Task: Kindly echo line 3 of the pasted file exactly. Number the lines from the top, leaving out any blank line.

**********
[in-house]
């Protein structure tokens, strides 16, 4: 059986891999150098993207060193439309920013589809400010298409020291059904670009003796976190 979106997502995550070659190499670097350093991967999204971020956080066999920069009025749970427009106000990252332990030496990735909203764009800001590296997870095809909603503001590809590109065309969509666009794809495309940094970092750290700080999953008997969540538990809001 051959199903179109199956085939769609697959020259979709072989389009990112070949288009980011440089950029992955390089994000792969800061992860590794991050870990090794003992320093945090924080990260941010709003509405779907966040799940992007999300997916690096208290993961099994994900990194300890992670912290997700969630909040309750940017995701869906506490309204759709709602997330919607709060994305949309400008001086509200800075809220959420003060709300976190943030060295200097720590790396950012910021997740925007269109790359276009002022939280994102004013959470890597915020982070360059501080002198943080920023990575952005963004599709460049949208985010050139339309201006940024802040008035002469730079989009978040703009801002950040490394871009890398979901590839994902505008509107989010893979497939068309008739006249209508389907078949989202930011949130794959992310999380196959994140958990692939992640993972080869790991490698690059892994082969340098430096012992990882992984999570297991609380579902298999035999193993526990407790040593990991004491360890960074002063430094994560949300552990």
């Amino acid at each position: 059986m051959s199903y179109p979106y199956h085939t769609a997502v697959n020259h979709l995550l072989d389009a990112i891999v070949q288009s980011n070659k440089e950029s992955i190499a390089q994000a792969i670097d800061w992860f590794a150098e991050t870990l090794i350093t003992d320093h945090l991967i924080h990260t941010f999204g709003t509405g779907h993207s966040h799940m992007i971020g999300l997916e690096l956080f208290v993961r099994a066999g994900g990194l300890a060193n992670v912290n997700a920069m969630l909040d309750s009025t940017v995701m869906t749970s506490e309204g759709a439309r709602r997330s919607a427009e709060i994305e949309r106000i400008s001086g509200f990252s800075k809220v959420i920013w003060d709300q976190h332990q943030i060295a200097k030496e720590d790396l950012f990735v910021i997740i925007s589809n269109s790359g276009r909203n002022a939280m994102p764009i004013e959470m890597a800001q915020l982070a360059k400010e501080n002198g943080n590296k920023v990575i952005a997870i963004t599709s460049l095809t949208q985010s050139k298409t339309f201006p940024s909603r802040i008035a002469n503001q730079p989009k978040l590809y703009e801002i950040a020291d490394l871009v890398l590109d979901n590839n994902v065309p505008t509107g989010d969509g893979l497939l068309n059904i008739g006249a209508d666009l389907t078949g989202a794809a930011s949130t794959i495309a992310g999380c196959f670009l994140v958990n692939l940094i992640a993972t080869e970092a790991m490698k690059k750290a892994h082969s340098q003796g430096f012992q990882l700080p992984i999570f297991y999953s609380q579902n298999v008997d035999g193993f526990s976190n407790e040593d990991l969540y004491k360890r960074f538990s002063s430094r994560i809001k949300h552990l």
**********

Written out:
């Amino acid at each position: 059986m051959s199903y179109p979106y199956h085939t769609a997502v697959n020259h979709l995550l072989d389009a990112i891999v070949q288009s980011n070659k440089e950029s992955i190499a390089q994000a792969i670097d800061w992860f590794a150098e991050t870990l090794i350093t003992d320093h945090l991967i924080h990260t941010f999204g709003t509405g779907h993207s966040h799940m992007i971020g999300l997916e690096l956080f208290v993961r099994a066999g994900g990194l300890a060193n992670v912290n997700a920069m969630l909040d309750s009025t940017v995701m869906t749970s506490e309204g759709a439309r709602r997330s919607a427009e709060i994305e949309r106000i400008s001086g509200f990252s800075k809220v959420i920013w003060d709300q976190h332990q943030i060295a200097k030496e720590d790396l950012f990735v910021i997740i925007s589809n269109s790359g276009r909203n002022a939280m994102p764009i004013e959470m890597a800001q915020l982070a360059k400010e501080n002198g943080n590296k920023v990575i952005a997870i963004t599709s460049l095809t949208q985010s050139k298409t339309f201006p940024s909603r802040i008035a002469n503001q730079p989009k978040l590809y703009e801002i950040a020291d490394l871009v890398l590109d979901n590839n994902v065309p505008t509107g989010d969509g893979l497939l068309n059904i008739g006249a209508d666009l389907t078949g989202a794809a930011s949130t794959i495309a992310g999380c196959f670009l994140v958990n692939l940094i992640a993972t080869e970092a790991m490698k690059k750290a892994h082969s340098q003796g430096f012992q990882l700080p992984i999570f297991y999953s609380q579902n298999v008997d035999g193993f526990s976190n407790e040593d990991l969540y004491k360890r960074f538990s002063s430094r994560i809001k949300h552990l």